ngOnInit(): void {
    this.profile$ = this.profileSubject.asObservable();
  }

  pushProfile() {
    this.profileSubject.next({ name: 'kim', age: 10 }};
  }
}

In this particular scenario, profile$ observes the profileSubject which has no initial value and will only have one value when pushProfile is invoked. In that particular case, the initial value will be null. That value will not be the result of the assignment of [profile] nor the result of the observable profile$ having a null value, but instead would be the result of the AsyncPipe returning null when there isn’t any initial value on the observable.

To prevent that, we can either use a *ngIf guard,

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<ng-container *ngIf="profile$ | async as profile">
  <app-profile [profile]="profile"></app-profile>
</ng-container>

this works because *ngIf would guard against the actual result of the async pipe. Another way would be to can make sure we have an initial value with startWith for the observable,

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this.profile$ = this.profileSubject.asObservable().pipe(startWith({ name: 'kim', age: 10 }));

or with a BehaviorSubject if the observables come from a subject.

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profileSubject = new BehaviorSubject<Profile>({ name: 'kim', age: 10 });

Reimplementing Async Pipe

The last edge case we just discussed is more intricate than the others as it is a behaviour set by the framework rather than something controlled by the user. To understand where this behaviour come from, we can reimplement the async pipe defined in @angular/core:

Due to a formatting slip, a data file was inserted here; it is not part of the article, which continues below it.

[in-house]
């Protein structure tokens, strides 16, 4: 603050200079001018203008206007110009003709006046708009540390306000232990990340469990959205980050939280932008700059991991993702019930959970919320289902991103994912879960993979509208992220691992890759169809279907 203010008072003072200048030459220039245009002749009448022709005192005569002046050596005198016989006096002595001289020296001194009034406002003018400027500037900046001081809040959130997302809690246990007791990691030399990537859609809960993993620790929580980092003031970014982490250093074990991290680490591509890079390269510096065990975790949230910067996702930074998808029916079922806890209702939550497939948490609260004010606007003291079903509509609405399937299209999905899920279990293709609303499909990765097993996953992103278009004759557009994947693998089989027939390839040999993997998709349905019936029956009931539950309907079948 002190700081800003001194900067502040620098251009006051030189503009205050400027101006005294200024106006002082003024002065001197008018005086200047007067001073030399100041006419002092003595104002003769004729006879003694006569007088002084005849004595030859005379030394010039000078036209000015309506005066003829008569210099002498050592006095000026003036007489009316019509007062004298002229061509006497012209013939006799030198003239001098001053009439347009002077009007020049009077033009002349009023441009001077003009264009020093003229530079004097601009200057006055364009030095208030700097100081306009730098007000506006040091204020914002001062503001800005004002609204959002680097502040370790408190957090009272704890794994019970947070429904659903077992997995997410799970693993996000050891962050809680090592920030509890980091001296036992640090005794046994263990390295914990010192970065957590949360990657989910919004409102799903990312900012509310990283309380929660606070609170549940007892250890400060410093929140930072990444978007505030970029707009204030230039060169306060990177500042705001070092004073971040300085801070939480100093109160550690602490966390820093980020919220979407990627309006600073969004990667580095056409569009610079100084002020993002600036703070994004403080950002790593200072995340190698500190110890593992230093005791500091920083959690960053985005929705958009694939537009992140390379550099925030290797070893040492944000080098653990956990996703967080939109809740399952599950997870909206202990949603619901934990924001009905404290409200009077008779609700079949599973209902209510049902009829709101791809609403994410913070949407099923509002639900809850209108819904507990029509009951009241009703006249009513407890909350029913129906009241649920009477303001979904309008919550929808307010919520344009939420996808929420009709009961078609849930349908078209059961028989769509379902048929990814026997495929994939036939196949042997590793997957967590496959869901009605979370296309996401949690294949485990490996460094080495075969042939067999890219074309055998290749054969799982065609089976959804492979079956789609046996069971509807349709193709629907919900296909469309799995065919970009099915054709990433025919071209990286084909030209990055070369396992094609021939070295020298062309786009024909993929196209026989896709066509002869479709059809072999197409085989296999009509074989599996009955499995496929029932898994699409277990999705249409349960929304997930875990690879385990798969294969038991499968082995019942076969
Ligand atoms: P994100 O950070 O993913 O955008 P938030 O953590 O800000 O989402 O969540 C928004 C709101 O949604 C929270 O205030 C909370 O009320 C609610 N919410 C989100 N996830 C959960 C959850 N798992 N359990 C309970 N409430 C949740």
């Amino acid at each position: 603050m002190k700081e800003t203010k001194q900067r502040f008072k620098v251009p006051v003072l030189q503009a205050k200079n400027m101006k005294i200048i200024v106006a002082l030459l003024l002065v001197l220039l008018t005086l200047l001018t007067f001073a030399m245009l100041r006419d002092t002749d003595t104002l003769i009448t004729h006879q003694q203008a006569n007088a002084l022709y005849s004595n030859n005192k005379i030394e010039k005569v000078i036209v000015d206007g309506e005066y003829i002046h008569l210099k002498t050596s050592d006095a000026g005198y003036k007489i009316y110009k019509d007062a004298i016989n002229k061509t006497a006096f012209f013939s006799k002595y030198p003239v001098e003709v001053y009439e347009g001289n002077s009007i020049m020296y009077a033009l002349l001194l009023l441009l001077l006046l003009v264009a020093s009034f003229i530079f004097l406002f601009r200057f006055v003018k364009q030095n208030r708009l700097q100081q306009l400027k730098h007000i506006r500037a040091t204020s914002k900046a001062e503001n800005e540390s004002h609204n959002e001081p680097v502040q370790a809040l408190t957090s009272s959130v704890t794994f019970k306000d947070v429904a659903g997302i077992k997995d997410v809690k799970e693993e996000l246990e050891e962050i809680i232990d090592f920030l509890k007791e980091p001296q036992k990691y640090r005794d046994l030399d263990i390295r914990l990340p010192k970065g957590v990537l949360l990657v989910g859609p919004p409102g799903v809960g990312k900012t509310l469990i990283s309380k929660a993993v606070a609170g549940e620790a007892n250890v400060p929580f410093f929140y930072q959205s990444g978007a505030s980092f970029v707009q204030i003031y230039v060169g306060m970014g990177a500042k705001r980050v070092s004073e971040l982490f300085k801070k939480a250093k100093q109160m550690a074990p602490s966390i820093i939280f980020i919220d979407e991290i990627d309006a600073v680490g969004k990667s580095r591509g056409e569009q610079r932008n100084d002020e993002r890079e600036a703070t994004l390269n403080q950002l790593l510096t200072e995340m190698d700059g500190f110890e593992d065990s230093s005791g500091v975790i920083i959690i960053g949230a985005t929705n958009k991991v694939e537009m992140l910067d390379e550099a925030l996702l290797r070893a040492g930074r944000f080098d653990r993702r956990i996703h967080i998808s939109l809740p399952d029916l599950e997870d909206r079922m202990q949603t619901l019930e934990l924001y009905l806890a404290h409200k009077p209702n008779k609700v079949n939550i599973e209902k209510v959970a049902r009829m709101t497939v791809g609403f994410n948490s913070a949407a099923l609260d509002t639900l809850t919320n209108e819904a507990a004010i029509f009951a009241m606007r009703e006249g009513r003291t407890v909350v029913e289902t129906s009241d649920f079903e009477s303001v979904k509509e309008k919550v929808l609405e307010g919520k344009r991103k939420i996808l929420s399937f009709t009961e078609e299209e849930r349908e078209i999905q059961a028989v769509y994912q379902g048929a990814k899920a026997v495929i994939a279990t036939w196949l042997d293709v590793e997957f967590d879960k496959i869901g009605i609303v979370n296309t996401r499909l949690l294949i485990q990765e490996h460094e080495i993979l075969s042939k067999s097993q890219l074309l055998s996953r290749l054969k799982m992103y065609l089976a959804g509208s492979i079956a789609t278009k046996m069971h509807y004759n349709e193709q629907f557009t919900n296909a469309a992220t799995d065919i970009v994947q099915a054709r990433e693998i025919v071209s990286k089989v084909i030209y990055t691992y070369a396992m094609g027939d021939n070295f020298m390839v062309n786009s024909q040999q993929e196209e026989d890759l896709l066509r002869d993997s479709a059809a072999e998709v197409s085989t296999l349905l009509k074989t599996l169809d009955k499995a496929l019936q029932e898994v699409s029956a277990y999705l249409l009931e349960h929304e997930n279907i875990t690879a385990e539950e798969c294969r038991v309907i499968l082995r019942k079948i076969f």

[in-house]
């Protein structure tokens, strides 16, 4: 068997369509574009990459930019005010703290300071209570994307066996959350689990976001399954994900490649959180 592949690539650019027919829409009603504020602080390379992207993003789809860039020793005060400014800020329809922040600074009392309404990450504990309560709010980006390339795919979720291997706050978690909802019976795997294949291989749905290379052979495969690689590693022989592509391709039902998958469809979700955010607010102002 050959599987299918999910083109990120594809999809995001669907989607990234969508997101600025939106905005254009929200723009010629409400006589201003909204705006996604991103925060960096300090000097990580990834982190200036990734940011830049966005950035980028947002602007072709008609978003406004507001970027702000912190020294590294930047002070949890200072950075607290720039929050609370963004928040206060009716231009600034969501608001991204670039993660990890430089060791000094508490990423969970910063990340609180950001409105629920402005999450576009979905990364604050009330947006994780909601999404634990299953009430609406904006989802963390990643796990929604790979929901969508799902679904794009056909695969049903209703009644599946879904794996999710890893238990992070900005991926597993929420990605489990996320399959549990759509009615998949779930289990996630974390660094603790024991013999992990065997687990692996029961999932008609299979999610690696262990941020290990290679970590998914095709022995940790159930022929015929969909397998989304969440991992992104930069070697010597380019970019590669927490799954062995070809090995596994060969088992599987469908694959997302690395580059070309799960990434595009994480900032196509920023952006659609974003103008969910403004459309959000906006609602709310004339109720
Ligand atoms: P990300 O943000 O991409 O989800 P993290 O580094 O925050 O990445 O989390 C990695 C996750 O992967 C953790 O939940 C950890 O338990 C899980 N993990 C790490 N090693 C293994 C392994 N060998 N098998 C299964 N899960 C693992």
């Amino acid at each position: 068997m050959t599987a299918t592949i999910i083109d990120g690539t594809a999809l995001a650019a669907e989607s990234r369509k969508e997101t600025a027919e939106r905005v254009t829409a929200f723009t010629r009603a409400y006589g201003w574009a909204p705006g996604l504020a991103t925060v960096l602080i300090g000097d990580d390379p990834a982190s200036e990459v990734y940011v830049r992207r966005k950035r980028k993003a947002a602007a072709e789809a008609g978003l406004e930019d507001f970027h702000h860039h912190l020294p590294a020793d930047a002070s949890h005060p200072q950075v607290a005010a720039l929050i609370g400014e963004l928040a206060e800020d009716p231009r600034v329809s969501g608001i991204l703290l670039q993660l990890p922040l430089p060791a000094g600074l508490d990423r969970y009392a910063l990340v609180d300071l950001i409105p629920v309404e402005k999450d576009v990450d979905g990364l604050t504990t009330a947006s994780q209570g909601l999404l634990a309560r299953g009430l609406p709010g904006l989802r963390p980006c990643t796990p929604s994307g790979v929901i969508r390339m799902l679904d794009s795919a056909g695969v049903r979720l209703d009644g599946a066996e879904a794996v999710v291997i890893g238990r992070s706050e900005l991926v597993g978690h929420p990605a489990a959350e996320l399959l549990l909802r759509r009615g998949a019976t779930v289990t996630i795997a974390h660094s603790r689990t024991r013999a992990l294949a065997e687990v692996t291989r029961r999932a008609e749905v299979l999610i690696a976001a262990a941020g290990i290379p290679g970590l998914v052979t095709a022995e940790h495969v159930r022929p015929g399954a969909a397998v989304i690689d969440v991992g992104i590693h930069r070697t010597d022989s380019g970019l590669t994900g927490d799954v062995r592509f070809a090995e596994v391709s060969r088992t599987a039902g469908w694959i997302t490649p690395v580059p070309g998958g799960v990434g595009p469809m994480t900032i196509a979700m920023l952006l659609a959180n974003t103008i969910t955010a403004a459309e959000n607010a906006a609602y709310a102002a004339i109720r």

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import {
  Pipe,
  OnDestroy,
  PipeTransform,
  ChangeDetectorRef,
  WrappedValue,
} from '@angular/core';
import { Observable, SubscriptionLike } from 'rxjs';

@Pipe({ name: 'asyncTwo', pure: false })
export class AsyncTwoPipe implements OnDestroy, PipeTransform {
  private _latestValue: any = null;
  private _latestReturnedValue: any = null;

  private _subscription: SubscriptionLike = null;
  private _obj: Observable<any> = null;

  constructor(private _ref: ChangeDetectorRef) {}

  ngOnDestroy(): void {
    if (this._subscription) {
      this._dispose();
    }
  }

  transform(obj: Observable<any>): any {
    if (!this._obj) {
      if (obj) {
        this._subscribe(obj);
      }
      this._latestReturnedValue = this._latestValue;
      return this._latestValue;
    }

    if (obj !== this._obj) {
      this._dispose();
      return this.transform(obj as any);
    }

    if (this._latestValue === this._latestReturnedValue) {
      return this._latestReturnedValue;
    }